Relief proposed for defective drywall homeowners
U.S. Senator Bill Nelson, D-Orlando, wants the Federal Emergency Management Agency to provide rental assistance for homeowners who have left, or need to leave, their homes due to defective imported drywall.
Nelson joined forces with U.S. Senators Mary Landrieu, D-LA, Mark Warner, D-VA, and Jim Webb, D-VA in drafting a letter to Craig Fugate, FEMA administrator.
The letter asks FEMA to provide rental assistance to home and business owners who have sustained uninsured loss due to “Chinese” drywall, following a written request from a state governor who has declared a disaster or emergency.
It is estimated that 60,000 to 100,000 homes were built using bad imported drywall, mostly in Florida, Louisiana, and Virginia.
Most, if not all, of those homeowners are facing huge financial losses, either having to abandon their homes or live with the toxic effects.
“We’re trying to get the federal government involved at various levels to help folks who through no fault of their own are staring at financial disaster,” said Nelson in a prepared comment.
Nelson toured the Coral Lakes home of Sonny and Joyce Dowdy last April to get a first hand look at the effects of defective drywall.
The Dowdys continue to live in their home while part of a class action lawsuit against Engle Homes, a national home construction company that built their house.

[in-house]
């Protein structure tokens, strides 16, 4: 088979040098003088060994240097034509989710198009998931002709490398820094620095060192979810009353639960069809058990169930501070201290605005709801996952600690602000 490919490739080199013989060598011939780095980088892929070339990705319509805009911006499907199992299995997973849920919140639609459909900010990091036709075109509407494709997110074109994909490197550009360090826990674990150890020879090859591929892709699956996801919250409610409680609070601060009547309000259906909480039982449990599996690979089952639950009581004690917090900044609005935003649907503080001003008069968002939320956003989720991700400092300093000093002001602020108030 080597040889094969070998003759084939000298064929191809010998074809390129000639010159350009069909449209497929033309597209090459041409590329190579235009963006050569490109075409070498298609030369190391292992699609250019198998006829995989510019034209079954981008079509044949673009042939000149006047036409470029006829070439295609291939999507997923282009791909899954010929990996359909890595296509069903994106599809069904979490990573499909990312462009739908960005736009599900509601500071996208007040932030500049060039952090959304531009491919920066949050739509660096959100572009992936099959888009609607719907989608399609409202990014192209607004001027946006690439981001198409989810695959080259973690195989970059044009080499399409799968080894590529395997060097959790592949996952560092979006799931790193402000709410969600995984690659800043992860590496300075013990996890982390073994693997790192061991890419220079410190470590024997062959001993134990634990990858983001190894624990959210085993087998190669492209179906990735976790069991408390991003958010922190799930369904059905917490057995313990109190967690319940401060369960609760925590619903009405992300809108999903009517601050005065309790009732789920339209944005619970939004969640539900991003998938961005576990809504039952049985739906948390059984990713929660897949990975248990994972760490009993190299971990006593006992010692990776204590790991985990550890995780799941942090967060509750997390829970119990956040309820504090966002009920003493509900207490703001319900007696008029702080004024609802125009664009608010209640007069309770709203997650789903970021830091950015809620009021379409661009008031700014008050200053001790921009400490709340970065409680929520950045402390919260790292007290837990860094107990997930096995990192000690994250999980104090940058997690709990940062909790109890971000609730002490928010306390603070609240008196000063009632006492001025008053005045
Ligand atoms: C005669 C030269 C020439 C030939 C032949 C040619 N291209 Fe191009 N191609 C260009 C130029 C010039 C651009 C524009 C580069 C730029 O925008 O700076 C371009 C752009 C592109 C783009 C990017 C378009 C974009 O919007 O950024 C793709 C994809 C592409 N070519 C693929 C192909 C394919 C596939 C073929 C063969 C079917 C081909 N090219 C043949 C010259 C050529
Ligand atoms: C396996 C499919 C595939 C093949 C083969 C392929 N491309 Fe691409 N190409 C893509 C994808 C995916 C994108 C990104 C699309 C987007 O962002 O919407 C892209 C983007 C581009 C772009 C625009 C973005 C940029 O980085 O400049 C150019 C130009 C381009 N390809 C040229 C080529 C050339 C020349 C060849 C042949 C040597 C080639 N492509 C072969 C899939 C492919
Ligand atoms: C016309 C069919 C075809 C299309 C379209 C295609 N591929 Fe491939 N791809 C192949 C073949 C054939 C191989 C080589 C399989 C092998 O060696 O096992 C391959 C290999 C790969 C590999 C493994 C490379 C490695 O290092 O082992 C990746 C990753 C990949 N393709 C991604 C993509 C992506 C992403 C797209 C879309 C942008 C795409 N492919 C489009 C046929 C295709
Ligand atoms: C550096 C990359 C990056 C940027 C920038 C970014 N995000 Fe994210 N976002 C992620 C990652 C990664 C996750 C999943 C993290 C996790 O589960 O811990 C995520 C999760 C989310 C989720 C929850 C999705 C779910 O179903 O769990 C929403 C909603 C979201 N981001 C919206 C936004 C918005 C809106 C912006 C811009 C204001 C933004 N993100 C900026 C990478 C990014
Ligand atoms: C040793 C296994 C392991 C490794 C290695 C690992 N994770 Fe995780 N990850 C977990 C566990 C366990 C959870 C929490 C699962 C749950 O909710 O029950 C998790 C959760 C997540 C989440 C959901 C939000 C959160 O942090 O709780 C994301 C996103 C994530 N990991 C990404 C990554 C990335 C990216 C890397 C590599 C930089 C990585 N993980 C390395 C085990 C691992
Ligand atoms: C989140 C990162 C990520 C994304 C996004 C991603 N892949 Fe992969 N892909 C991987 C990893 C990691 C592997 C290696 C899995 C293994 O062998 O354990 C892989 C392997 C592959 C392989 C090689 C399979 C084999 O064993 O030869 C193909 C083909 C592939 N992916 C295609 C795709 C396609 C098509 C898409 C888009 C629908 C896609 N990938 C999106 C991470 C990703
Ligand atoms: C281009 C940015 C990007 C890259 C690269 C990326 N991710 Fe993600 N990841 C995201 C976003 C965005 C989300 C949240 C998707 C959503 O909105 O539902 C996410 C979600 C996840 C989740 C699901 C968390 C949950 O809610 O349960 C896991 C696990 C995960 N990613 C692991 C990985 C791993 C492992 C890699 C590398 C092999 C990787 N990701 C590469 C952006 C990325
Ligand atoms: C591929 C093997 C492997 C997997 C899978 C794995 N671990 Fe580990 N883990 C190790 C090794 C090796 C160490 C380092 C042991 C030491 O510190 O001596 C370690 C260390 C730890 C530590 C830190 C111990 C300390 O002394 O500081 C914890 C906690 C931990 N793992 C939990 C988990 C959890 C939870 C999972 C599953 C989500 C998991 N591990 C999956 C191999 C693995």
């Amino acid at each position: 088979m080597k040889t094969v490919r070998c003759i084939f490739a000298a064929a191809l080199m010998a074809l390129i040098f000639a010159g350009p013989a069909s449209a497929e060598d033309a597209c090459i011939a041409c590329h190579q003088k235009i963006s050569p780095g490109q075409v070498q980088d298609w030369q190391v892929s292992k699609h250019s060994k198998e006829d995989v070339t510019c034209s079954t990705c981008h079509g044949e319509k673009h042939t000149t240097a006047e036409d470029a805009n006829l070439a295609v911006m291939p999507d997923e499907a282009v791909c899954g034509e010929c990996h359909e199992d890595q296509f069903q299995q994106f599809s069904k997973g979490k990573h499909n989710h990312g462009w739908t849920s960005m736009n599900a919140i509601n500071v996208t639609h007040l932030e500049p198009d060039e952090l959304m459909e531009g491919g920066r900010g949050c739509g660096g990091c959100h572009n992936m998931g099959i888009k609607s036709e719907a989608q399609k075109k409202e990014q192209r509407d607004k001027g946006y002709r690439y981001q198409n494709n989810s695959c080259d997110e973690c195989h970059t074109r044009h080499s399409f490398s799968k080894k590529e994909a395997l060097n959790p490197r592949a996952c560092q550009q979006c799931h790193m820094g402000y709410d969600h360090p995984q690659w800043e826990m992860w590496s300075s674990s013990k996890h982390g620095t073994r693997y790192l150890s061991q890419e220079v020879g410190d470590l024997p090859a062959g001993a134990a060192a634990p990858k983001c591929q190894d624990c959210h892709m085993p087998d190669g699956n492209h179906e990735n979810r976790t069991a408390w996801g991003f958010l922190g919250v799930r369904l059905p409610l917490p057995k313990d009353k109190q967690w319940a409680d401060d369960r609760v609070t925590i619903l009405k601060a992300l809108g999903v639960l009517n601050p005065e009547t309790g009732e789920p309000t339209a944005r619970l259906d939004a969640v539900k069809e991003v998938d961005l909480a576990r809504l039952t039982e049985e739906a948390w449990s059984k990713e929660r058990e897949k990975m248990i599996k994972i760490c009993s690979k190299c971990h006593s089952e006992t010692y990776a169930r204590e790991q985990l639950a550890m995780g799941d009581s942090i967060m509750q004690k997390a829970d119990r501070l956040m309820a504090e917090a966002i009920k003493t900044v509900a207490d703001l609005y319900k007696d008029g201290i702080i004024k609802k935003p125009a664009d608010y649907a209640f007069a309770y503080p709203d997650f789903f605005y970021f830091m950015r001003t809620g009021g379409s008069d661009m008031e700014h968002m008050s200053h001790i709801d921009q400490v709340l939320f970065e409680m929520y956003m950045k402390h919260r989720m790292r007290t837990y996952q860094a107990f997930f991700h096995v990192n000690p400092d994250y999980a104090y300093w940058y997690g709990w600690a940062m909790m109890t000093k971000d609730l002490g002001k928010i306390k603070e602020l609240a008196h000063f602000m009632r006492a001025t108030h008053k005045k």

The Dowdys have been Cape residents for 25 years, having lived in their Coral Lakes house for a year and half.
The problems started for the Dowdys almost as soon as they moved in.
“If they offer assistance to get out of this toxic house, we’re going to take it,” said Joyce Dowdy.
It has not been scientifically proven that the drywall is toxic, but Dowdy said all the proof already exists.
They have gone through three air conditioning units and have to deal with constant health concerns.
Aside from the Dowdys financial burden, they are also worried about the potential long-term effects on their health.
Right now they’re experiencing irritated eyes and skin.
“We don’t know, that’s the scary part,” Dowdy said. “Studies are being done but meanwhile we’re still living here and we don’t know what kind of long term effects were having. If we have an out, we’ll take it.”